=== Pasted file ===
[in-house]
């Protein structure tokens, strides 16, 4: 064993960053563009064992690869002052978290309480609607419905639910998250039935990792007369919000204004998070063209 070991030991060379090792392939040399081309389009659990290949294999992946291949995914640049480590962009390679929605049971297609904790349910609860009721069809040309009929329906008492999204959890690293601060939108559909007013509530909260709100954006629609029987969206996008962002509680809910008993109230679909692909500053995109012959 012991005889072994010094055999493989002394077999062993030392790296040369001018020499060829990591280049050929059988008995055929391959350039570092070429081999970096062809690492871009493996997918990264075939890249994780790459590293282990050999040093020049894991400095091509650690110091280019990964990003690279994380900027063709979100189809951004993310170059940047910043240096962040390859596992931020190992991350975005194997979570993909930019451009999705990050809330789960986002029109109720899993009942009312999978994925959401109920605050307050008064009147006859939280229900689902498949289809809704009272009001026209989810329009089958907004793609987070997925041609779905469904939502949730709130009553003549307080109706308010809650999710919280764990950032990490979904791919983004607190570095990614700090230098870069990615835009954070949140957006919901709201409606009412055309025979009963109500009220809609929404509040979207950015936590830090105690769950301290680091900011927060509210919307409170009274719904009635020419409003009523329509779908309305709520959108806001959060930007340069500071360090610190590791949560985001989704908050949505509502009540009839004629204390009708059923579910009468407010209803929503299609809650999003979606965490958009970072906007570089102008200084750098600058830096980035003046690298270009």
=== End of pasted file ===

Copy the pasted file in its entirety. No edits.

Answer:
[in-house]
């Protein structure tokens, strides 16, 4: 064993960053563009064992690869002052978290309480609607419905639910998250039935990792007369919000204004998070063209 070991030991060379090792392939040399081309389009659990290949294999992946291949995914640049480590962009390679929605049971297609904790349910609860009721069809040309009929329906008492999204959890690293601060939108559909007013509530909260709100954006629609029987969206996008962002509680809910008993109230679909692909500053995109012959 012991005889072994010094055999493989002394077999062993030392790296040369001018020499060829990591280049050929059988008995055929391959350039570092070429081999970096062809690492871009493996997918990264075939890249994780790459590293282990050999040093020049894991400095091509650690110091280019990964990003690279994380900027063709979100189809951004993310170059940047910043240096962040390859596992931020190992991350975005194997979570993909930019451009999705990050809330789960986002029109109720899993009942009312999978994925959401109920605050307050008064009147006859939280229900689902498949289809809704009272009001026209989810329009089958907004793609987070997925041609779905469904939502949730709130009553003549307080109706308010809650999710919280764990950032990490979904791919983004607190570095990614700090230098870069990615835009954070949140957006919901709201409606009412055309025979009963109500009220809609929404509040979207950015936590830090105690769950301290680091900011927060509210919307409170009274719904009635020419409003009523329509779908309305709520959108806001959060930007340069500071360090610190590791949560985001989704908050949505509502009540009839004629204390009708059923579910009468407010209803929503299609809650999003979606965490958009970072906007570089102008200084750098600058830096980035003046690298270009």